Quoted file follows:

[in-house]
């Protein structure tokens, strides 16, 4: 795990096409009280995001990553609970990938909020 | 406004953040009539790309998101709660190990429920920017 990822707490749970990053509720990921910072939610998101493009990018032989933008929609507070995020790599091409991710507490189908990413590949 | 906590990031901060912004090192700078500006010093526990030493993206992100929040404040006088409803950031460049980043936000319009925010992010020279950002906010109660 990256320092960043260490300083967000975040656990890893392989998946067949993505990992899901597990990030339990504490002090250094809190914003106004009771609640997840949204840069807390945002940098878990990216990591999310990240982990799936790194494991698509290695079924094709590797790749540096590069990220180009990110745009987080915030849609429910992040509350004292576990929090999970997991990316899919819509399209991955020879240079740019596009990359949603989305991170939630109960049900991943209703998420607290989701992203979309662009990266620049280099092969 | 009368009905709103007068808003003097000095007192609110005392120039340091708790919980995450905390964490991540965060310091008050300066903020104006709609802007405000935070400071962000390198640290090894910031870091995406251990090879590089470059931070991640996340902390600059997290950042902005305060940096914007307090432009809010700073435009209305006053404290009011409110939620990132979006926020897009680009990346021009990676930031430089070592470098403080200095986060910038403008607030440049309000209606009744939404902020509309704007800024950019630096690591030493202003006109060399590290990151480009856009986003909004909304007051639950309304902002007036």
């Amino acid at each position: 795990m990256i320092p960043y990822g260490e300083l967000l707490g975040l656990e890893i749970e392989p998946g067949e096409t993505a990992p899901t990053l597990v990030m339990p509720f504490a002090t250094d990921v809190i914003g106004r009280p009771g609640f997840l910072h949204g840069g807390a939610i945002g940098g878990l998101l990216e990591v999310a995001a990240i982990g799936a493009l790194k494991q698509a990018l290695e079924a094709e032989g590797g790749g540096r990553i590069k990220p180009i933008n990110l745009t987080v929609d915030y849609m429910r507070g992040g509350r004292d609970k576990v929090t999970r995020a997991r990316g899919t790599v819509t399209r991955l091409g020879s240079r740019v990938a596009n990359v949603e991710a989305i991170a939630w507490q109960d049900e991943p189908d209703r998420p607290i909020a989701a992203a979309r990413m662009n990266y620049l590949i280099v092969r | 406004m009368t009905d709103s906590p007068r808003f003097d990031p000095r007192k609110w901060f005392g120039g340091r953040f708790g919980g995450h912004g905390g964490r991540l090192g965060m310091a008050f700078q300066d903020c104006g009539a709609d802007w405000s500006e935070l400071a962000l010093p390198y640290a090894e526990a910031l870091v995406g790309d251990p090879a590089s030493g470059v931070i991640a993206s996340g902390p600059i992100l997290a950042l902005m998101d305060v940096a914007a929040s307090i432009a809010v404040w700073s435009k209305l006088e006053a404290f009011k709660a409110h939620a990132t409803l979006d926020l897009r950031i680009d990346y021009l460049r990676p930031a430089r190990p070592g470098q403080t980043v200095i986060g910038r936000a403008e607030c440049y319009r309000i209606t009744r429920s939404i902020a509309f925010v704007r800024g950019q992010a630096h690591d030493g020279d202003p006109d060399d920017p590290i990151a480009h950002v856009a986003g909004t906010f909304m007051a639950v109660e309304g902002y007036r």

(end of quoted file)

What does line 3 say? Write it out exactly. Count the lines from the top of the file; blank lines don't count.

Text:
């Amino acid at each position: 795990m990256i320092p960043y990822g260490e300083l967000l707490g975040l656990e890893i749970e392989p998946g067949e096409t993505a990992p899901t990053l597990v990030m339990p509720f504490a002090t250094d990921v809190i914003g106004r009280p009771g609640f997840l910072h949204g840069g807390a939610i945002g940098g878990l998101l990216e990591v999310a995001a990240i982990g799936a493009l790194k494991q698509a990018l290695e079924a094709e032989g590797g790749g540096r990553i590069k990220p180009i933008n990110l745009t987080v929609d915030y849609m429910r507070g992040g509350r004292d609970k576990v929090t999970r995020a997991r990316g899919t790599v819509t399209r991955l091409g020879s240079r740019v990938a596009n990359v949603e991710a989305i991170a939630w507490q109960d049900e991943p189908d209703r998420p607290i909020a989701a992203a979309r990413m662009n990266y620049l590949i280099v092969r | 406004m009368t009905d709103s906590p007068r808003f003097d990031p000095r007192k609110w901060f005392g120039g340091r953040f708790g919980g995450h912004g905390g964490r991540l090192g965060m310091a008050f700078q300066d903020c104006g009539a709609d802007w405000s500006e935070l400071a962000l010093p390198y640290a090894e526990a910031l870091v995406g790309d251990p090879a590089s030493g470059v931070i991640a993206s996340g902390p600059i992100l997290a950042l902005m998101d305060v940096a914007a929040s307090i432009a809010v404040w700073s435009k209305l006088e006053a404290f009011k709660a409110h939620a990132t409803l979006d926020l897009r950031i680009d990346y021009l460049r990676p930031a430089r190990p070592g470098q403080t980043v200095i986060g910038r936000a403008e607030c440049y319009r309000i209606t009744r429920s939404i902020a509309f925010v704007r800024g950019q992010a630096h690591d030493g020279d202003p006109d060399d920017p590290i990151a480009h950002v856009a986003g909004t906010f909304m007051a639950v109660e309304g902002y007036r």